I love architecture that takes inspiration from its surroundings. When a home actually blends seamlessly into the landscape, it sometimes takes my breath away. Built in the San Juan Islands off the coast of Washington, the Pierre, (French for stone), was inspired by the owner's affection for a stony section of her property. Designed by Olson Kundig Architects, parts of the rock upon which the house was built were removed through hand and machine work, dynamite, chippers, saws, and hand tools. The excavated rock was then used as crushed aggregate within the concrete flooring. Take a peek at the interiors, which were designed by the architect. While the interiors are a bit too Brutalist-Gothic for my taste, I can appreciate the execution of the architect and owner's vision. Custom-made lighting, original artwork, and rich textures and materials, both custom-made by the architect's firm as well as antiques, work together to create the unique feel of the space. Unusual features include wooden bookcases that open to reveal laundry and kitchen storage, hidden from site when the cases are shut, as well as a storage box that transitions the indoor-outdoor space made of reclaimed materials.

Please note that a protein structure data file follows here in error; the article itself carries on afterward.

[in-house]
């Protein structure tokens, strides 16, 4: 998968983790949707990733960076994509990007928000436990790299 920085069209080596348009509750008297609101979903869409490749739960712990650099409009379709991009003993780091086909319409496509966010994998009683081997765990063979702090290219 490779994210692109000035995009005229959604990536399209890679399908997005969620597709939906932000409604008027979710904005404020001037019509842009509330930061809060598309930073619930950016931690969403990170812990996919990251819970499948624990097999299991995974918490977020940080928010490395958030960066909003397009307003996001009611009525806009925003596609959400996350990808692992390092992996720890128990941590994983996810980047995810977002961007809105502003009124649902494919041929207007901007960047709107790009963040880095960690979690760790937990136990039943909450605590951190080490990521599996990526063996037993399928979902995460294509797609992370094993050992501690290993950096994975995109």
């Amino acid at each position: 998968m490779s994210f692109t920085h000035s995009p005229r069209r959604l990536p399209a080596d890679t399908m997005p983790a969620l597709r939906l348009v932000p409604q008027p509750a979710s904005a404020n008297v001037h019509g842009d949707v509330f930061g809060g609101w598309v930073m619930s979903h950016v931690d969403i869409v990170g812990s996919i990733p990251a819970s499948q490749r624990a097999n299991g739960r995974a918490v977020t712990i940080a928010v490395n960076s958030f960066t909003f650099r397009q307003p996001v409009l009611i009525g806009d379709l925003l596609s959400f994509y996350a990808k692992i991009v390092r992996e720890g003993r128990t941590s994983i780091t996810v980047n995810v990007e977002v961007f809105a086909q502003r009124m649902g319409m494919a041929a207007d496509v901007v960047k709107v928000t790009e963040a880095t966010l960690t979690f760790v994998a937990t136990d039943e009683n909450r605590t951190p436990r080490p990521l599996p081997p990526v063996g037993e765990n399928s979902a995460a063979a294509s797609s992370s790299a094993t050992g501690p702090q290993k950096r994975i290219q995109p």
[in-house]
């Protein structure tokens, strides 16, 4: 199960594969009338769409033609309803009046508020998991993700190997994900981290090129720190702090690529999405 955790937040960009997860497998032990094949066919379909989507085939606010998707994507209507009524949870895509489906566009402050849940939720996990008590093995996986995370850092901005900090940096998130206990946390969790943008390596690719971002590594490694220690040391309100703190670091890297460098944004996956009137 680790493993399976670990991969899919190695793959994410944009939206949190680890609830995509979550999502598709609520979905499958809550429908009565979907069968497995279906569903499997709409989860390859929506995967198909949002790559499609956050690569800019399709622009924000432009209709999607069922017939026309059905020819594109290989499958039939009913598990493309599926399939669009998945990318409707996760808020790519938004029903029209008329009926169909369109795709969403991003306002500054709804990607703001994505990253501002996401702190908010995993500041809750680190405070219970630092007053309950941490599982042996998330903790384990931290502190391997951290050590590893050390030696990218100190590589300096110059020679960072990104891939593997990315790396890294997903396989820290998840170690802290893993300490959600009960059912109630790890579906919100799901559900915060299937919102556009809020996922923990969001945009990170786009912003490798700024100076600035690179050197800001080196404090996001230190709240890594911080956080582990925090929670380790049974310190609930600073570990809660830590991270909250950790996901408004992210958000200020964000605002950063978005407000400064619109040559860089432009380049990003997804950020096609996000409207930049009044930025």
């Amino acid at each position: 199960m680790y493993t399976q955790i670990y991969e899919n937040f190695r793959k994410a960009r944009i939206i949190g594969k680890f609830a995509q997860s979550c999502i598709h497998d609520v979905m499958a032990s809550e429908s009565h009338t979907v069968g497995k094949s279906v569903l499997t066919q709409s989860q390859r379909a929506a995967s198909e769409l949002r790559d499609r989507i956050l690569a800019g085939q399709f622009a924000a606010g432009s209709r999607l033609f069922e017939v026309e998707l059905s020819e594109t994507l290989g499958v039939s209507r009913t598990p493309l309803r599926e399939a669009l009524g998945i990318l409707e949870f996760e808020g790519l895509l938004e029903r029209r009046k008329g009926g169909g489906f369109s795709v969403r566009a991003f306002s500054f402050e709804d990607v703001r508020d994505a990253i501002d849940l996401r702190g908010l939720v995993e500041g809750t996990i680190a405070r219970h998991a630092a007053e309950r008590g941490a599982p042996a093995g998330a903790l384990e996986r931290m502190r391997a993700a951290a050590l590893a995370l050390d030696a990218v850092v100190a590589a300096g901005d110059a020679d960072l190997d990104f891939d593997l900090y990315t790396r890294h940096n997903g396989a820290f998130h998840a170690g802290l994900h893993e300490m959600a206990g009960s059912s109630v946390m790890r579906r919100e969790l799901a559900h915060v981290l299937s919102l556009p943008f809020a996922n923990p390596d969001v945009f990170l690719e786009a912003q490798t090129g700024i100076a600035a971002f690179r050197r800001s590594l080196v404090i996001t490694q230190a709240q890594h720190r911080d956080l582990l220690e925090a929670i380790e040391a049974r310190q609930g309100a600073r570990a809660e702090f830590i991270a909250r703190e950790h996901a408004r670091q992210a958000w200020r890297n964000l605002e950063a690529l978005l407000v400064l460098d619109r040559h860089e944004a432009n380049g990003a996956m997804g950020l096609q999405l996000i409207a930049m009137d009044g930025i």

The rock upon which the home is situated actually extends into the living space, and indoor and outdoor fireplaces are carved out of the stone as well. Additionally, the master bathroom sink features water that winds its way through polished pools made from the stone, and an additional bathroom is actually carved from the stone as well. Check out more photos of this extraordinary home below.
Photos by Benjamin Benschneider